‘I wish he had spoken up,’ says Apurva Asrani as he opens up on his struggles in the industry

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Sushant Singh Rajput’s demise has brought out the ugliest face of the industry out in open again. We are talking about bullying, nepotism, camp-ism, lobbying that exists in the industry, or to say on which a part of the industry works. A lot of celebs have opened up on their struggles of surviving in the industry. Apurva Asrani, film writer and editor opened up on his struggle and wished that the late television and Hindi film actor would have spoken up about his struggles as well. Also Read – Kamaal R Khan hits out at Hansal Mehta, says, ‘What Hansal or anybody else can snatch from me?’

In a blog written by Apurva Asrani, the writer wrote about his initial days of struggle and the ugly side of the industry. “In my 20’s (I had cut Satya before I turned 19), directors called me to hotels for narrations. Once, as I waited in the lobby for a director, I got a message that the meeting has moved to his room. There the director was alone, in his bath gown, displaying an unsavoury view of his privates. I ran. Then once, I got invited to a journalist’s birthday party, only to discover that besides his boyfriend, I was the only guest invited. Like vultures they circled me, till I beat a hasty retreat.” Also Read – Sushant Singh Rajput suicide: ‘There is no family support, no political support,’ says Shekhar Suman

He thanked Manoj Bajpayee for being his anchor and supporting him throughout his career. “Fortunately, some producers did reach out to me and offered me work. One of them was Zoya Akhtar, who breathed hope into me by giving me Made In Heaven to edit. Also, Manoj Bajpayee, the lead actor of both Satya and Aligarh, stood by me. He publicly endorsed my work on both those seminal films when it mattered the most. Yet the stress was too much, and I woke up one morning to realise that half my face was paralysed. I couldn’t shut one eye, my speech was impaired and I looked like a freak. I learned that I had a nervous condition called Bells Palsy and it came with severe vertigo and vomiting. I was too sick to edit the climax episodes of MIH, and someone replaced me to finish the series. It was a very painful period. I cried myself to sleep on most nights and stopped getting out of the house. I felt humiliated, let down by my ilk, and was absolutely shattered,” he wrote. Also Read – Johnny Lever’s daughter, Jamie, on nepotism: ‘There’s favouritism, but not all star kids are given the privilege’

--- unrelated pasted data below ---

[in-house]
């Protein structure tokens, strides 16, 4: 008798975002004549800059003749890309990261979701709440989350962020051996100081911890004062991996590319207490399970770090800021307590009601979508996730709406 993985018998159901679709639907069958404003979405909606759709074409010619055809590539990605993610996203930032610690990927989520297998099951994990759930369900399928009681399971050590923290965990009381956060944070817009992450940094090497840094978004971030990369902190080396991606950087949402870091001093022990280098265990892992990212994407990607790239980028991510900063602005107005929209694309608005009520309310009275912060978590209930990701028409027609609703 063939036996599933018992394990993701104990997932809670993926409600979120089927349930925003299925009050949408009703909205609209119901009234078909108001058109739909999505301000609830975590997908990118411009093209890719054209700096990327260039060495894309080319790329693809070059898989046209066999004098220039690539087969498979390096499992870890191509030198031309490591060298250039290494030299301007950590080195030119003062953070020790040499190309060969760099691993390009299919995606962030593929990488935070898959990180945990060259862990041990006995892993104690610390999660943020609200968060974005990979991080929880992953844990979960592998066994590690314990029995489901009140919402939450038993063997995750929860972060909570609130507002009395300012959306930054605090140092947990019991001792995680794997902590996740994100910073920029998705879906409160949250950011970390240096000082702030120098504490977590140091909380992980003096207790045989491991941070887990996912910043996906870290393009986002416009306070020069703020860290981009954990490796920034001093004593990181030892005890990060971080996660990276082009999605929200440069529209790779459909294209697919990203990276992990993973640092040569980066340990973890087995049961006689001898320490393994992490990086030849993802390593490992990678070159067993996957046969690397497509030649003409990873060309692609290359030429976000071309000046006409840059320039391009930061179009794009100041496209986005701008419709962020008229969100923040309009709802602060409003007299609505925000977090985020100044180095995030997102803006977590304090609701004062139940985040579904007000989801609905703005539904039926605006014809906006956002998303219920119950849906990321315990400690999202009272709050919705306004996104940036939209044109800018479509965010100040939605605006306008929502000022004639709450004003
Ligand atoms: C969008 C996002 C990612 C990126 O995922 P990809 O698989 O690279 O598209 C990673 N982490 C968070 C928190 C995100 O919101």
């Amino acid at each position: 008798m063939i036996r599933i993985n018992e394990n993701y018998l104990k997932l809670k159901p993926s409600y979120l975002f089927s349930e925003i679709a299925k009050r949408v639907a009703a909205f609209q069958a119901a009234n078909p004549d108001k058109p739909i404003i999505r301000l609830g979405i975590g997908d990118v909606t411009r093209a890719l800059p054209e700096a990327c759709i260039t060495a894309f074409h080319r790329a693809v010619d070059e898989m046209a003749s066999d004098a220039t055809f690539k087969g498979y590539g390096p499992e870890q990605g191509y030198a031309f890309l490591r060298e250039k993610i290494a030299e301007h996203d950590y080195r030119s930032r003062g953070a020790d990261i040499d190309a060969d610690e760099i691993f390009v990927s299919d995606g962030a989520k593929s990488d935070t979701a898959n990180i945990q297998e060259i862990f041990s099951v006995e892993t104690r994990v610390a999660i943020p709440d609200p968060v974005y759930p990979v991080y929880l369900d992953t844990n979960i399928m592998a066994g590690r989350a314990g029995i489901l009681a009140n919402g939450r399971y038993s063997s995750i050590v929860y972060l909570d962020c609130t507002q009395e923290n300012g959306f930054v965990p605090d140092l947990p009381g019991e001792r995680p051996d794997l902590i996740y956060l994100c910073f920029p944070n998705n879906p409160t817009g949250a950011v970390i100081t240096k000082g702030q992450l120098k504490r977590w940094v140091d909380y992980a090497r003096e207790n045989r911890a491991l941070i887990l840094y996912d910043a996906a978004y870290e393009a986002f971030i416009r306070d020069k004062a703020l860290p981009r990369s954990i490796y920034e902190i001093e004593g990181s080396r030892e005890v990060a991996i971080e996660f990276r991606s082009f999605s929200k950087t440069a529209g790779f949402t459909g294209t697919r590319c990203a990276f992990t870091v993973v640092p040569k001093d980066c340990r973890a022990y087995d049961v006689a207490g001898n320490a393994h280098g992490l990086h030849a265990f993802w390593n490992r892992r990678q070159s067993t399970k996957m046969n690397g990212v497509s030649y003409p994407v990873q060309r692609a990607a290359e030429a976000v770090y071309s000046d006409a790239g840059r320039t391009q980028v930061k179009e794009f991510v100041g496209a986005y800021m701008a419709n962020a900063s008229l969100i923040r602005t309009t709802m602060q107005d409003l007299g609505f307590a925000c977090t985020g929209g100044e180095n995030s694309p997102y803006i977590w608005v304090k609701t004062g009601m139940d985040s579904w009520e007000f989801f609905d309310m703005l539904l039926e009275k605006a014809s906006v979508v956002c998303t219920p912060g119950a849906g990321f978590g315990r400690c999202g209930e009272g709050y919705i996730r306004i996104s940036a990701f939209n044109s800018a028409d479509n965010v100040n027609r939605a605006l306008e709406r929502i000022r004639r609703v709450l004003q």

Apurva also revealed that none reached out to help him saying, “I am not surprised to see that I am being ostracised by many of my industry peers for taking on this fight and naming names. Besides Manoj Bajpayee (thank god for him!), not one industry person has reached out (so far), even privately, to say that they are with me. Soon, someone will try to discredit me with some slander on a portal or a tabloid. But that doesn’t scare me, I’ve seen these games played before.”

Talking about blind items, Apurva questioned everyone why can’t they talk about all those rubbish things written in the stories about Sushant. “I am among the few from the film industry that continues to question why Sushant Singh Rajput was bullied in the period leading to his death. Some of my friends have come to the conclusion that Sushant was depressed, couldn’t handle the stress that came with the movie industry, and therefore took his own life. Firstly, I don’t know how they have diagnosed Sushant’s condition whilst sitting on twitter. How do we know what kind of depression Sushant suffered from? We have no records of his mental health history. What we do have are about 30 blind pieces in the public domain, all that carried some appalling, destructive ideas about him. Why are we so afraid to allow a discussion on this?”

Lastly, he wished Sushant had opened up on his struggles. “Watch Sushant in so many of those film promotion videos, he is pretty much ignored by the fraternity. I wish he had spoken up. But he may have taken the advice of ‘well wishers’ who easily dispense advice like, ‘don’t talk, let your success do the talking’. So the boy marched on.”

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